Sandwell Metropolitan Borough Council has started a hunt for a single contractor to provide external legal services for an initial three years on an exclusive basis.
The council said it was seeking expressions of interest in a public services contract providing specialist legal advice and assistance “across the full gamut of the Authority’s Legal Services division’s activities together with advice and support required by [the] Legal Services division generally from time to time”.
The scope of the contract – dubbed the "Sandwell Legal Services Strategic Alliance" – covers a range of specialist areas:
- Social Care: including child protection, education admissions, and vulnerable adult protection.
- Litigation: including housing, housing possessions and homelessness, employment and general civil litigation.
- Licensing: including taxi and alcohol licensing.
- Criminal litigation.
- Property: including Right to Buy, general conveyancing, landlord and tenant, developments and highways agreements.
- Commercial: including compulsory purchase orders, highways, planning, procurement, contracts and corporate.
- Other areas: including freedom of information and data protection, judicial review and governance, and human rights.
Sandwell stressed that these areas did not constitute lots within the procurement. “Operators must be able to provide a substantially comprehensive service across the full range of areas,” it said.
The authority acknowledged that the prime contractor might need to sub-contract elements of the services.
Sandwell said its Legal Services division would retain control over the extent of advice and assistance required of the contractor on any specific matter and over the use of counsel.
“Although to the extent possible the Authority is willing to offer the contractor exclusivity it does not guarantee minimum volumes of work and indeed one of the principal objects of the proposed Strategic Alliance is to reduce the volume of service provided by external providers,” it said.
The authority’s legal team advises internal divisions at the council as well as outside organisations such as West Midlands Fire Services, Sandwell Homes, Sandwell Leisure Trust and maintained schools.
It said it wanted to explore exploit opportunities such as collaborative working with other contracting authorities in the West Midlands and commercial trading opportunities.
“Although the Authority is not seeking to purchase on behalf of other contracting authorities in the sense of awarding a multi purchaser framework agreement the scope of the contract sought…..may include advice and assistance to support Legal Services with opportunities to provide legal services to third parties including other contracting authorities and third sector organisations within the West Midlands,” the notice added.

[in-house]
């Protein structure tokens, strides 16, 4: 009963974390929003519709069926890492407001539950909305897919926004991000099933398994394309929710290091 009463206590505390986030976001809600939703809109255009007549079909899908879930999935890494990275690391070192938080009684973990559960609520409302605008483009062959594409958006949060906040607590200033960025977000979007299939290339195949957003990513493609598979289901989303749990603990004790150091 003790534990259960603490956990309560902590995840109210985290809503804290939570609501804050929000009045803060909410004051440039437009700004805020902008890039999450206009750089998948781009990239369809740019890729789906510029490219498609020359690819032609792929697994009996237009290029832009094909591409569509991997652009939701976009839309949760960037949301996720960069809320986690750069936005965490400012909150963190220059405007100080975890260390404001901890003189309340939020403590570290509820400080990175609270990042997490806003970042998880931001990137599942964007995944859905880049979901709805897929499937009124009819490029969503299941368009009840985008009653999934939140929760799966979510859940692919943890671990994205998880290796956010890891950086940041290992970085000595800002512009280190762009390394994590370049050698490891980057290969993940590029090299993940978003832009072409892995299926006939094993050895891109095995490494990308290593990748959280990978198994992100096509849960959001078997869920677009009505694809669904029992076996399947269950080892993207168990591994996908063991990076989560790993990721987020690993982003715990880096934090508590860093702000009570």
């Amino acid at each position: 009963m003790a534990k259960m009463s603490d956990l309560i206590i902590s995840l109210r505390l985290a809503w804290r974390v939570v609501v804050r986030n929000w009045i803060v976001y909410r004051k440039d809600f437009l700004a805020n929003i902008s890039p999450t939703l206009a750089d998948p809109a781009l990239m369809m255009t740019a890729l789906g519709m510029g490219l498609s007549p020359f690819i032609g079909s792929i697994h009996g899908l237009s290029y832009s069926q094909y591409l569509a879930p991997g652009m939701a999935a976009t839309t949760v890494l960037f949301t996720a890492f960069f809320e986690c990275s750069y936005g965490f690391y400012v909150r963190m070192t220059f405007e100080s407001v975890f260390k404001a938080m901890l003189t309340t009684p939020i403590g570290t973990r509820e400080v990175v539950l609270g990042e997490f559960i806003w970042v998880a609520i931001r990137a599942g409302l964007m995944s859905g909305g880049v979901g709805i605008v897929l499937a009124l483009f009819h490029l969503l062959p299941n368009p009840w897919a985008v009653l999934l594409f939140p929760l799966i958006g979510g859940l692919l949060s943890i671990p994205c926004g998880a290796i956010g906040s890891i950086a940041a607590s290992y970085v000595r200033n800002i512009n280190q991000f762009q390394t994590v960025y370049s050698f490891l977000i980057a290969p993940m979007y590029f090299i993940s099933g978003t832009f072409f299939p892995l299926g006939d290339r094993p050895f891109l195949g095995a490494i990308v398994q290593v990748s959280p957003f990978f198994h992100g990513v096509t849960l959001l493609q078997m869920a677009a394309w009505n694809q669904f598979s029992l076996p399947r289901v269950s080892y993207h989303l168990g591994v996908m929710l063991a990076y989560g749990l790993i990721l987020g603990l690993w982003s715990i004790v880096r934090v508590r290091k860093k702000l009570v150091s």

Sandwell said some, but not all, of its spend on bought in legal advice and assistance was recharged through a Legal Services account. The council revealed that its last available data indicated a total external spend of £1.1m a year.
Some of this expenditure relates to external counsel, which will not form part of the exclusive arrangements, and “a high level of spend on exceptional matters which are largely complete” (including a job evaluation exercise conducted for equal pay purposes).
However, the £1.1m total does not include significant external spend – calculated at £1.5m over two years – on specific projects such as Building Schools for the Future and Integrated Waste Services Partnership.
Sandwell said it anticipated future, similar projects would fall within the new, exclusive arrangements.
“For these reasons plus the autonomy of clients, particularly external clients, and the budgetary pressures and consequent changing needs and priorities of local authorities it is difficult to accurately forecast the value of the contract sought in monetary terms,” the council said, adding that it would share available budgetary information with participants at appropriate points of the procurement.
Sandwell said it was “determined that any contract awarded….will deliver greater value for money and an overall reduction in reliance on bought in legal services over the term of the contract”.
The successful provider will be expected to provide associated ‘value-add’ services, including legal training to in-house fee-earners and clients.
The contract is for an initial three years with provision for one negotiated extension of up to two further years.